43. Emily April 21, 2012 at 8:28 am #

    Oh, I didn’t catch the part about the jail being part of the village hall. In that case, I think the whole field trip was fine. :)

  44. Diane April 21, 2012 at 8:29 am #

    I don’t mind a jail field trip, but I would not have been happy about a being told they were going one place and then going another. I think that is the school over stepping the parents. But, a jail field trip sounds way cooler than the library for any 6 year old boy.

  45. Ms. Herbert April 21, 2012 at 8:40 am #

    Address of Village Hall
    Municipal Complex
    425 Hillside Avenue, Hillside, Illinois 60162

    Address of Library
    425 Hillside Avenue, Hillside, Illinois 60162

    Address of Police Department/Jail
    425 Hillside Avenue, Hillside, Illinois 60162

    Mom needs to get over her sweet self. I do not get why people could get so upset because their kid saw the tools a police officer uses. Police officers, unlike TV, are likely to emphasize gun safety.

  46. Jenn April 21, 2012 at 8:40 am #

    I had to comment because on one of my class field trips to the local police station, one of my volunteer parents just HAD to tell the kids when they were touring the cell, “Trust me, you don’t want to be in there for the night.” Of course, this was in the days before parents had to have a background check to volunteer for field trips.

  47. bmommy April 21, 2012 at 8:45 am #

    The story I read was that the parents signed tripslips to go to the Library & that the police dept usually conducts these tours as part of a scared straight program for older kids. If that is the case I would be upset too. Unfortunately with the media we never know the whole story

  48. pentamom April 21, 2012 at 8:50 am #

    “@Beth: I would agree with you if it were someplace less controversial.”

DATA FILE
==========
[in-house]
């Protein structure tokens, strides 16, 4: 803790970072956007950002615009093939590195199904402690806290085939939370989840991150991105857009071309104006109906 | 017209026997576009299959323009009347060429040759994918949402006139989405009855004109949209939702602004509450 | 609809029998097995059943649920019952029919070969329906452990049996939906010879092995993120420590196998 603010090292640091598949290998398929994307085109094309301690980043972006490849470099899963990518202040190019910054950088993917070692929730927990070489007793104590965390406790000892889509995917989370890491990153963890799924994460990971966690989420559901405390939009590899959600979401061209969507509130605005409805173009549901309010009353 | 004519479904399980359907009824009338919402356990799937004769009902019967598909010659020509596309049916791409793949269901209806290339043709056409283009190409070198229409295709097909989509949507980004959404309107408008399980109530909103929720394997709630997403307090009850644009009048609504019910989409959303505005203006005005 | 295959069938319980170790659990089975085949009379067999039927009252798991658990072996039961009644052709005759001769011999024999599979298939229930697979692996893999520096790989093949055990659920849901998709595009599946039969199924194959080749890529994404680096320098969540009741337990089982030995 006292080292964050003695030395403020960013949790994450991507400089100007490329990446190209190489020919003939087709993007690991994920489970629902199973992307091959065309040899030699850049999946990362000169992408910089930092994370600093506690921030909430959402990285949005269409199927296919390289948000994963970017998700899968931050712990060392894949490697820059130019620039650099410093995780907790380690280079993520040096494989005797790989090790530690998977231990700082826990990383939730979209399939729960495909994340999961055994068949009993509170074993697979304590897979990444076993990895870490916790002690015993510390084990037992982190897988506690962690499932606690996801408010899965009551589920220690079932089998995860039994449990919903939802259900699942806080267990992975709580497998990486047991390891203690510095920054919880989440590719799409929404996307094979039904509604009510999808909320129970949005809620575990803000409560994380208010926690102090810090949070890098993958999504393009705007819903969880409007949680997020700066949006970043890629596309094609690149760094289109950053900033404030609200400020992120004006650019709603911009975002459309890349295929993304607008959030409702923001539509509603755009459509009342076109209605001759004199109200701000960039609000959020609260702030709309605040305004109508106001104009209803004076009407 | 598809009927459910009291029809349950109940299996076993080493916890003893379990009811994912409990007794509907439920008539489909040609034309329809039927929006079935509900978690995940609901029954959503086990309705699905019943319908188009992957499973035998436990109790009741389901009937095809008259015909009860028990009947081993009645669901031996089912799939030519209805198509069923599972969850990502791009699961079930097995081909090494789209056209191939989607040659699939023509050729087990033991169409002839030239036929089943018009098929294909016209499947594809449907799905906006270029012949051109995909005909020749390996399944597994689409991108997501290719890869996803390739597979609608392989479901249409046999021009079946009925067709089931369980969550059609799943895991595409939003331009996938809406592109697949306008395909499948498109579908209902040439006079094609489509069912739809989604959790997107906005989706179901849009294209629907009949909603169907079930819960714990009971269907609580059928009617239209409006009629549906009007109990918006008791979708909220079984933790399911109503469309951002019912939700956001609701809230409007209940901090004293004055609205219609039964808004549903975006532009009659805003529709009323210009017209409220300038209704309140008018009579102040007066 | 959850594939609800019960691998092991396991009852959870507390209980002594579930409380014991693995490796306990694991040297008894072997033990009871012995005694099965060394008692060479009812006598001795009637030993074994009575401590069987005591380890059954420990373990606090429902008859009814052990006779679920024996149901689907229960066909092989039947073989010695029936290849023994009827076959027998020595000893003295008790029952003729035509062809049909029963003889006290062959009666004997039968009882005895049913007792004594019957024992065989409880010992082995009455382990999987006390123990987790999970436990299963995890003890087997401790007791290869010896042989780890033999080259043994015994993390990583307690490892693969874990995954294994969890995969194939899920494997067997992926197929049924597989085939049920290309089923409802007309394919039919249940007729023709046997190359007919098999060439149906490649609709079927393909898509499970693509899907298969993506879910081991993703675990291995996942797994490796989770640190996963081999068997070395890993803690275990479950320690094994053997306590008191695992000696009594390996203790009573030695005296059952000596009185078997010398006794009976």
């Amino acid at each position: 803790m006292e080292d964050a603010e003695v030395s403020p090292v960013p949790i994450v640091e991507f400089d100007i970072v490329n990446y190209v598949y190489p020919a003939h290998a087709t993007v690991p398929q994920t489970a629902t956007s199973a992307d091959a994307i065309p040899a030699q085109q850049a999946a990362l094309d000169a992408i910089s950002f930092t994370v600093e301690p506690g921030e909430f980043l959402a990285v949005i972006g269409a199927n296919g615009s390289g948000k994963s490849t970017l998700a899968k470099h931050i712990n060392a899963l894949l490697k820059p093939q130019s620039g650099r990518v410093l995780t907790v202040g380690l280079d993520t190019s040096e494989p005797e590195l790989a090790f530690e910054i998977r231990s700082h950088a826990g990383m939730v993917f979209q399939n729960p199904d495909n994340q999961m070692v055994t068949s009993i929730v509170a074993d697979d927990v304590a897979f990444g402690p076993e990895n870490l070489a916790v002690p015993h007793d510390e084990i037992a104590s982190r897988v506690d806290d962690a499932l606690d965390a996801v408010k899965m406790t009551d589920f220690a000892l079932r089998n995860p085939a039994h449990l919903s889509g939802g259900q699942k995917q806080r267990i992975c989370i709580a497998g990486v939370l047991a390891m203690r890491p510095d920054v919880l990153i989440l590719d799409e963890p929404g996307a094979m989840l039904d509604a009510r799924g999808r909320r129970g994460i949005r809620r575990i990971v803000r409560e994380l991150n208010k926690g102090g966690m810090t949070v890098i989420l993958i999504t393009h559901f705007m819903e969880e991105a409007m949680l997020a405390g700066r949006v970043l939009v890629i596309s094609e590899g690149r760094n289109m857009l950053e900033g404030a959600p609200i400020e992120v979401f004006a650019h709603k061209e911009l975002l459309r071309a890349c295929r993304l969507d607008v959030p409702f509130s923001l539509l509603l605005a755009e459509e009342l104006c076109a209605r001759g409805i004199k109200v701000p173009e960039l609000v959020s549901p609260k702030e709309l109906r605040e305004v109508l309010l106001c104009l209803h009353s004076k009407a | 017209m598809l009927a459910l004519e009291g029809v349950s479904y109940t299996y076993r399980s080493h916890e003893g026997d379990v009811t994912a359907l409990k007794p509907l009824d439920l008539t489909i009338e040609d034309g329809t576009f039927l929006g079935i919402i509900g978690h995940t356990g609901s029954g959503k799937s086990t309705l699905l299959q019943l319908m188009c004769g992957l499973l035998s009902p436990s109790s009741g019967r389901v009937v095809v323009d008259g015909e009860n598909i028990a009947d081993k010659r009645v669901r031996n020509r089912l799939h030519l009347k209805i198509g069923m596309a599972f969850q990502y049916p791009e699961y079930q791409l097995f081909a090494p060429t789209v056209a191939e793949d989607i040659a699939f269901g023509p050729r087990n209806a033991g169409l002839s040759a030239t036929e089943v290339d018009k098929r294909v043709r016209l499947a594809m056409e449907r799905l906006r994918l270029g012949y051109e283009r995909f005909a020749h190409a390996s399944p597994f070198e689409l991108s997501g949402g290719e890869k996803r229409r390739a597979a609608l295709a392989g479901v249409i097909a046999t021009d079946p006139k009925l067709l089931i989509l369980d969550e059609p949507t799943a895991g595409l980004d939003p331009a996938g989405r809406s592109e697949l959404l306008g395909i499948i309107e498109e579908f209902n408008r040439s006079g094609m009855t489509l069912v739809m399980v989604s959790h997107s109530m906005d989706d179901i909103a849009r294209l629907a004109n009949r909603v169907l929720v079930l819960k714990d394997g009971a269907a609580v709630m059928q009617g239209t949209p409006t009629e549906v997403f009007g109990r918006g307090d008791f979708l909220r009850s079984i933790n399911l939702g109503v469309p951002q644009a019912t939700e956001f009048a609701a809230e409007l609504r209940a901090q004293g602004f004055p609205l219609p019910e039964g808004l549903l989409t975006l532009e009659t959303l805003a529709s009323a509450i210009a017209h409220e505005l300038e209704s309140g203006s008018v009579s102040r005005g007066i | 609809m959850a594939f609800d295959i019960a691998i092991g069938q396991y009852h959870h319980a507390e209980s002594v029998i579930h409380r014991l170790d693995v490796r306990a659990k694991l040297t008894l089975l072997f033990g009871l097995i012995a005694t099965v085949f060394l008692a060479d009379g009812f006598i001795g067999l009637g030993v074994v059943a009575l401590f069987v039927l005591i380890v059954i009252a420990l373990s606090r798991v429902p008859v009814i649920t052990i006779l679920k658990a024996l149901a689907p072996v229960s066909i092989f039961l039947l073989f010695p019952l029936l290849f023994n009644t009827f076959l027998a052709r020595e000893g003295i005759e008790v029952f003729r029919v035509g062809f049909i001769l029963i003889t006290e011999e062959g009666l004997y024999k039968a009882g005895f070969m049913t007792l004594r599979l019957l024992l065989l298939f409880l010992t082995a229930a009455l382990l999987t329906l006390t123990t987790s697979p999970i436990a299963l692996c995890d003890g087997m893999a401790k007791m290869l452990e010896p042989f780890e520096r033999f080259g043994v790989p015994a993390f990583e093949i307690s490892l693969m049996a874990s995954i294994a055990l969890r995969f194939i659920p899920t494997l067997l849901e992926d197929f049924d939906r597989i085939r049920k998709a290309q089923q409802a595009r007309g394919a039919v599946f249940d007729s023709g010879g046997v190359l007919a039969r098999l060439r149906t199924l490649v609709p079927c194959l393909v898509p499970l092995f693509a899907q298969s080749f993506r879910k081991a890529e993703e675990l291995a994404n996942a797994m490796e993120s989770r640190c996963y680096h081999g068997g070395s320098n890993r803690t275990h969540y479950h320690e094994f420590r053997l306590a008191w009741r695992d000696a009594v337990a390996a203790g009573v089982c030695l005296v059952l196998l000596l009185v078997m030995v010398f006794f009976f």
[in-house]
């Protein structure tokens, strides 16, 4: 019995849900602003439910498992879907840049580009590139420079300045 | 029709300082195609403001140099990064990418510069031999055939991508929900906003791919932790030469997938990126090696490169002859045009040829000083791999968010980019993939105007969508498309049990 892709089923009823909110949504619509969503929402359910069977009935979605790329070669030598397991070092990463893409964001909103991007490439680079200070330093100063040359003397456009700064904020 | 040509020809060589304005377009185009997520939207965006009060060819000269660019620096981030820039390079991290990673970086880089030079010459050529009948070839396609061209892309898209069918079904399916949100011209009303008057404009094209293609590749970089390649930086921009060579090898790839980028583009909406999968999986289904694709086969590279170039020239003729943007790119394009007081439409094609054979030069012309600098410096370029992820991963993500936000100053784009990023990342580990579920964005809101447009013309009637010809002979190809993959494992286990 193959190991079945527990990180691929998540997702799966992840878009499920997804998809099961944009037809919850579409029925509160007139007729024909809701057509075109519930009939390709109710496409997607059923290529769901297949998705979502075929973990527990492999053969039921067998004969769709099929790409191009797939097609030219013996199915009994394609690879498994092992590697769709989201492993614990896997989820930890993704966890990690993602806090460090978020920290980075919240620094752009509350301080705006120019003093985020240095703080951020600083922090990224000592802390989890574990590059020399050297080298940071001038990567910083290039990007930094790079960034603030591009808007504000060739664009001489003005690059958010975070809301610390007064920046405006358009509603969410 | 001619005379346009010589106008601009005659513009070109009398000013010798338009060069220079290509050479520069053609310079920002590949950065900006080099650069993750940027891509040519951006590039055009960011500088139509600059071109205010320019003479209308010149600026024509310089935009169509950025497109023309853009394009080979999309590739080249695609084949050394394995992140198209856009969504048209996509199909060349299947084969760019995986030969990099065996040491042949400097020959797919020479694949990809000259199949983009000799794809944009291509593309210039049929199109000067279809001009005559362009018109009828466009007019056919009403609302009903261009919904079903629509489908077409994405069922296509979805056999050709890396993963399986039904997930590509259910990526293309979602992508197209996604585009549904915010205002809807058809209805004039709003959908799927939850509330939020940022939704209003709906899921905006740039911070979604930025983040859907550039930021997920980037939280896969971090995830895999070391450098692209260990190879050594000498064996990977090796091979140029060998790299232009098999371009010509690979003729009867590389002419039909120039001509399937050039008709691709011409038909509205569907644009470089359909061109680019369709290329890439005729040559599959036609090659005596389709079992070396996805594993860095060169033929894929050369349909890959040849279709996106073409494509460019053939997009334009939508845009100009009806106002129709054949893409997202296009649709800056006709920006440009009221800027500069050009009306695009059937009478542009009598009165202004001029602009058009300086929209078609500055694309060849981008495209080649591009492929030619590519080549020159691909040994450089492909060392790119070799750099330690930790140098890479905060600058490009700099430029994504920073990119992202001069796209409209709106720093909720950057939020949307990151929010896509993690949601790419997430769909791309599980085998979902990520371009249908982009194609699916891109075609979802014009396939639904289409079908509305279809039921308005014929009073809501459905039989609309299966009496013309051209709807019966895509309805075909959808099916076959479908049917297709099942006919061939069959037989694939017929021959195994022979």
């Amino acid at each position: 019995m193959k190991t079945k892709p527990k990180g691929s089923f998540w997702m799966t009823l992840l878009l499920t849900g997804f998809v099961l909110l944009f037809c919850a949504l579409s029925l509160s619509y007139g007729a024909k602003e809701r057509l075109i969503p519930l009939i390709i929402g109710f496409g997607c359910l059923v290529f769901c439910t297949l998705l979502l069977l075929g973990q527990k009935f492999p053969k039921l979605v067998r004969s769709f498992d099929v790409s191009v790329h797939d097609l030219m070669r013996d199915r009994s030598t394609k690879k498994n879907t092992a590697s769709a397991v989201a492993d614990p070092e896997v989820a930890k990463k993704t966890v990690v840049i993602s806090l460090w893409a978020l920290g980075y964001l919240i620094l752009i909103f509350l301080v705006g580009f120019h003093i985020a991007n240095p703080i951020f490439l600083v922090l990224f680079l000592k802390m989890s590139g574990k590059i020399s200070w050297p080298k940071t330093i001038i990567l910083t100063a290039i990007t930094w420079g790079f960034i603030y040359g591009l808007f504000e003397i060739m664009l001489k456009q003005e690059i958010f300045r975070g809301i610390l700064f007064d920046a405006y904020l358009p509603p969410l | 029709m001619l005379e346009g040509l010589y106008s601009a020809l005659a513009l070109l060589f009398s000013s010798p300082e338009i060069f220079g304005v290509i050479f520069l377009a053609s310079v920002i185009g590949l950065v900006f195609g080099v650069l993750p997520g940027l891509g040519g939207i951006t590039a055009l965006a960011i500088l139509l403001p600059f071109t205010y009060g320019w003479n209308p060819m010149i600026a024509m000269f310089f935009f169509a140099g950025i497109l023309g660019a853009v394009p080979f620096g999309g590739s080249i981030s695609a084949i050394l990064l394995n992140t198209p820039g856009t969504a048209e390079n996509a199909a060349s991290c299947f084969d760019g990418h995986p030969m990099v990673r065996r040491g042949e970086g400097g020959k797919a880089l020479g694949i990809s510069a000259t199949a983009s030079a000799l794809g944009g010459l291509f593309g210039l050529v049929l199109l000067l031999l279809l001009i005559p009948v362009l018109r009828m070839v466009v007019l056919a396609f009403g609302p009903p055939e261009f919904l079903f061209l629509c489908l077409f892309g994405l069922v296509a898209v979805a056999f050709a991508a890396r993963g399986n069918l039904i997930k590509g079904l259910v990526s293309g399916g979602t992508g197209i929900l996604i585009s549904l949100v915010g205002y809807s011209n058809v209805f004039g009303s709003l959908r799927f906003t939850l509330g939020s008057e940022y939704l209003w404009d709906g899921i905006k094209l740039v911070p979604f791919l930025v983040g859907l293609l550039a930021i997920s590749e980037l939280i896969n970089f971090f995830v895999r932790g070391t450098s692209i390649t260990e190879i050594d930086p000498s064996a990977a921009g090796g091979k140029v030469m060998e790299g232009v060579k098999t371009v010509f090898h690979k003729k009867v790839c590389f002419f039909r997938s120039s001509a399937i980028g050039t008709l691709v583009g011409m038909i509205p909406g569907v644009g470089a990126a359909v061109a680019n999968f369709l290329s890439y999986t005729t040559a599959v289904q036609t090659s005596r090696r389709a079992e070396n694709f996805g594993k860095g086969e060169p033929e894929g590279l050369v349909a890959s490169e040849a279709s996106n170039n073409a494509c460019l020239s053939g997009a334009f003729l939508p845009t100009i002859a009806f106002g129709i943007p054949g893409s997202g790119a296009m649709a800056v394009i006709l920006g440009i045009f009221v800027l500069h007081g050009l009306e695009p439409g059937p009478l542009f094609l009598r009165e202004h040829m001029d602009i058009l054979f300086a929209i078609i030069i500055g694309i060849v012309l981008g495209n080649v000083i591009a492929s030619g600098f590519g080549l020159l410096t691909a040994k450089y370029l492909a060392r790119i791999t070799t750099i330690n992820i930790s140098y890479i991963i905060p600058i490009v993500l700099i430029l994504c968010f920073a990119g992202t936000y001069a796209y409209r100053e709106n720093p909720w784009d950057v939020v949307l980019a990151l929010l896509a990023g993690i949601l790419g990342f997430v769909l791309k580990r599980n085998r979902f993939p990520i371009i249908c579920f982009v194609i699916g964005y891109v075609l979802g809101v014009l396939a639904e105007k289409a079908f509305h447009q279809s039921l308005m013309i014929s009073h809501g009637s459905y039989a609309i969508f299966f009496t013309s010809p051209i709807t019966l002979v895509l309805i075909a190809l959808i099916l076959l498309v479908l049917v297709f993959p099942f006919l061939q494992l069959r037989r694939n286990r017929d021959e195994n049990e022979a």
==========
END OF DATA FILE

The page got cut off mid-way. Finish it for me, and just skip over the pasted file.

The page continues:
What does “controversial” mean in this context? That it’s possible that one hyper-sensitive person might object?

    There’s nothing “controversial” about a jail. They perform a necessary function in our society and it’s worth showing kids what they’re like. Kids see them in movies and TV all the time — it’s probably good that they see the real thing to have a clearer picture. Anyone who thinks children need to be protected from even seeing or thinking about what a jail is like should not be sending their kids to public school, because kids learn all kinds of things there that might trouble the extremely sensitive. If there had been criminals present or they were putting on some kind of “scared straight” presentation for six year olds, that would be “controversial.” “This is the jail, this is the kind of gun we use, and you never EVER touch these, and this is the kind of vest we wear for safety” is NOT controversial.

  49. Vanessa April 21, 2012 at 8:53 am #

    When my daughter’s Girl Scout troop toured the police station a few years ago, they BEGGED to see the jail cells and were disappointed that they didn’t get to. They probably would have loved to be locked up!

  50. Tamaya April 21, 2012 at 9:09 am #

    I would have been upset if the police station had been in a different location, but if it is all in the same building then why does it matter. We went to the police station a couple times in school and it was fun to ” get locked up” . We even did it at the Pinoneer Village in the old time jail.